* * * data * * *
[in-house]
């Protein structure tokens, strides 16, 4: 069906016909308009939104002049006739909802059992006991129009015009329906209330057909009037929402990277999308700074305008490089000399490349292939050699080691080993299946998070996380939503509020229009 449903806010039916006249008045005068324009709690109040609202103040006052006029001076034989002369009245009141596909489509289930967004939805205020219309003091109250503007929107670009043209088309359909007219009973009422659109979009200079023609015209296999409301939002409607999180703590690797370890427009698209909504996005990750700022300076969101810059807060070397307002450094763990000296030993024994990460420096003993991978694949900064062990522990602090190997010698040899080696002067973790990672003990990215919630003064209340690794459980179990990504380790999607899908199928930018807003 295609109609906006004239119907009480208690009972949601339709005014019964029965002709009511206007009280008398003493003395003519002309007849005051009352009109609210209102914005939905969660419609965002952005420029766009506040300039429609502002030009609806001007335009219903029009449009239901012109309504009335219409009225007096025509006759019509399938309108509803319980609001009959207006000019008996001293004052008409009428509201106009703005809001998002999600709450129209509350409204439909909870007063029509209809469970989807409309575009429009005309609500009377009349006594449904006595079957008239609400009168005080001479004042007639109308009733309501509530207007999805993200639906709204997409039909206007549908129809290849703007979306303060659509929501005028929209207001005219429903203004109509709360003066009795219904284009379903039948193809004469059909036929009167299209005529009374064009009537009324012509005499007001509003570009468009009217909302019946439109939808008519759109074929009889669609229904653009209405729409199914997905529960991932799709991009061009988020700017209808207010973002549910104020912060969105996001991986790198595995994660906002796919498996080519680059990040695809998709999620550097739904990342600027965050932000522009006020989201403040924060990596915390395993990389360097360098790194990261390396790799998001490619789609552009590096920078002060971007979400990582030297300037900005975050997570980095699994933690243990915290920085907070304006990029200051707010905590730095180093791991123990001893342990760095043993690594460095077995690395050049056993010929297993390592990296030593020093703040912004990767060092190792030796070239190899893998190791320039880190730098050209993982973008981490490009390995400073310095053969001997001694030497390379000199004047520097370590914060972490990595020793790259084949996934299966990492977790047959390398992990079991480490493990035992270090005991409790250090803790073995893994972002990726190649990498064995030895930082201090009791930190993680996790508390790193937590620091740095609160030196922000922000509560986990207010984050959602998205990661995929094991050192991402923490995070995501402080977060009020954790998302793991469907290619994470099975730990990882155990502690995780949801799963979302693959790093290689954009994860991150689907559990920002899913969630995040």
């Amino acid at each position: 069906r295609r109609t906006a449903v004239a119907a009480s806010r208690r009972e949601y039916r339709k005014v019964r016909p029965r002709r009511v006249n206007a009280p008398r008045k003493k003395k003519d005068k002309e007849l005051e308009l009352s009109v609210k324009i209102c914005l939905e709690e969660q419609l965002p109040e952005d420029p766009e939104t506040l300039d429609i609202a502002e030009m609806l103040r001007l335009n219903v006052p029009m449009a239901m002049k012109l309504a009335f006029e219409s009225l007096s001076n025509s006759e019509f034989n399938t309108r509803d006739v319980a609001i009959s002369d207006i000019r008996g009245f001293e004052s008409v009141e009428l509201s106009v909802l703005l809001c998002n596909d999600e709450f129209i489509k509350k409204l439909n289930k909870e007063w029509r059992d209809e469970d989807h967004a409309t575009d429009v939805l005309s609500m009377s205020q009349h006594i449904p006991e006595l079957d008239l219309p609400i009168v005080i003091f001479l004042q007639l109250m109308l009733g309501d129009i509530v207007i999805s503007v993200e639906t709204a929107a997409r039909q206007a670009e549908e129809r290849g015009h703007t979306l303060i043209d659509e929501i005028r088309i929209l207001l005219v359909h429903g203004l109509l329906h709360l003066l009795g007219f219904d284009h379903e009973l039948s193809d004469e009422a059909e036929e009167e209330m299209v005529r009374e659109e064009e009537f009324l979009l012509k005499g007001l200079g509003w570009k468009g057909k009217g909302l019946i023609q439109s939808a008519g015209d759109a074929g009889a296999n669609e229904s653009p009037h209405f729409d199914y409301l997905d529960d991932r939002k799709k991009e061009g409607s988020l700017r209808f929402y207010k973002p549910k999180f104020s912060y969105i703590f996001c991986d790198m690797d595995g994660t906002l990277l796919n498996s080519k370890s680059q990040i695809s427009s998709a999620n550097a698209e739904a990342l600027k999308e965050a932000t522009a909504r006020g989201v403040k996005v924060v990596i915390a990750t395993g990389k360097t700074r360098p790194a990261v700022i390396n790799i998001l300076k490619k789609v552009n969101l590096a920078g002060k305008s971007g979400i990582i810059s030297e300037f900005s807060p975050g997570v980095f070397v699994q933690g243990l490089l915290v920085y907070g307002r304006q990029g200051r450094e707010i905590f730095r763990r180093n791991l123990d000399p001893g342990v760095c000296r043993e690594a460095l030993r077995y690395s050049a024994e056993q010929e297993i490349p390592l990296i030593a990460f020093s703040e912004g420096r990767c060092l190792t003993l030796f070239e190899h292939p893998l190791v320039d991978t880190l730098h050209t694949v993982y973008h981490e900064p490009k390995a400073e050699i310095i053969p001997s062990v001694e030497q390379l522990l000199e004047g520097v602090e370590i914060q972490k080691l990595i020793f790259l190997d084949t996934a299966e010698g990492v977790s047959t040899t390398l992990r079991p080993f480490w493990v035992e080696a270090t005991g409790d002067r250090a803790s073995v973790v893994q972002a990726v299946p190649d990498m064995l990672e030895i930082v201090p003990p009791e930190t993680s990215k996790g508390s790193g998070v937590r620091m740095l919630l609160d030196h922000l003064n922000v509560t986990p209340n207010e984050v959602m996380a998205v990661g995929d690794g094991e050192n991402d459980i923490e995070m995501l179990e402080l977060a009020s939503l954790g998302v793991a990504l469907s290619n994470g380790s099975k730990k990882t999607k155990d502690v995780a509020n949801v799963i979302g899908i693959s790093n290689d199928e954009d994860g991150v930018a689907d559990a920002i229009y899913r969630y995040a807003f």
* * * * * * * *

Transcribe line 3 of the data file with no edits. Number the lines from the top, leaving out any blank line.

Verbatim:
């Amino acid at each position: 069906r295609r109609t906006a449903v004239a119907a009480s806010r208690r009972e949601y039916r339709k005014v019964r016909p029965r002709r009511v006249n206007a009280p008398r008045k003493k003395k003519d005068k002309e007849l005051e308009l009352s009109v609210k324009i209102c914005l939905e709690e969660q419609l965002p109040e952005d420029p766009e939104t506040l300039d429609i609202a502002e030009m609806l103040r001007l335009n219903v006052p029009m449009a239901m002049k012109l309504a009335f006029e219409s009225l007096s001076n025509s006759e019509f034989n399938t309108r509803d006739v319980a609001i009959s002369d207006i000019r008996g009245f001293e004052s008409v009141e009428l509201s106009v909802l703005l809001c998002n596909d999600e709450f129209i489509k509350k409204l439909n289930k909870e007063w029509r059992d209809e469970d989807h967004a409309t575009d429009v939805l005309s609500m009377s205020q009349h006594i449904p006991e006595l079957d008239l219309p609400i009168v005080i003091f001479l004042q007639l109250m109308l009733g309501d129009i509530v207007i999805s503007v993200e639906t709204a929107a997409r039909q206007a670009e549908e129809r290849g015009h703007t979306l303060i043209d659509e929501i005028r088309i929209l207001l005219v359909h429903g203004l109509l329906h709360l003066l009795g007219f219904d284009h379903e009973l039948s193809d004469e009422a059909e036929e009167e209330m299209v005529r009374e659109e064009e009537f009324l979009l012509k005499g007001l200079g509003w570009k468009g057909k009217g909302l019946i023609q439109s939808a008519g015209d759109a074929g009889a296999n669609e229904s653009p009037h209405f729409d199914y409301l997905d529960d991932r939002k799709k991009e061009g409607s988020l700017r209808f929402y207010k973002p549910k999180f104020s912060y969105i703590f996001c991986d790198m690797d595995g994660t906002l990277l796919n498996s080519k370890s680059q990040i695809s427009s998709a999620n550097a698209e739904a990342l600027k999308e965050a932000t522009a909504r006020g989201v403040k996005v924060v990596i915390a990750t395993g990389k360097t700074r360098p790194a990261v700022i390396n790799i998001l300076k490619k789609v552009n969101l590096a920078g002060k305008s971007g979400i990582i810059s030297e300037f900005s807060p975050g997570v980095f070397v699994q933690g243990l490089l915290v920085y907070g307002r304006q990029g200051r450094e707010i905590f730095r763990r180093n791991l123990d000399p001893g342990v760095c000296r043993e690594a460095l030993r077995y690395s050049a024994e056993q010929e297993i490349p390592l990296i030593a990460f020093s703040e912004g420096r990767c060092l190792t003993l030796f070239e190899h292939p893998l190791v320039d991978t880190l730098h050209t694949v993982y973008h981490e900064p490009k390995a400073e050699i310095i053969p001997s062990v001694e030497q390379l522990l000199e004047g520097v602090e370590i914060q972490k080691l990595i020793f790259l190997d084949t996934a299966e010698g990492v977790s047959t040899t390398l992990r079991p080993f480490w493990v035992e080696a270090t005991g409790d002067r250090a803790s073995v973790v893994q972002a990726v299946p190649d990498m064995l990672e030895i930082v201090p003990p009791e930190t993680s990215k996790g508390s790193g998070v937590r620091m740095l919630l609160d030196h922000l003064n922000v509560t986990p209340n207010e984050v959602m996380a998205v990661g995929d690794g094991e050192n991402d459980i923490e995070m995501l179990e402080l977060a009020s939503l954790g998302v793991a990504l469907s290619n994470g380790s099975k730990k990882t999607k155990d502690v995780a509020n949801v799963i979302g899908i693959s790093n290689d199928e954009d994860g991150v930018a689907d559990a920002i229009y899913r969630y995040a807003f």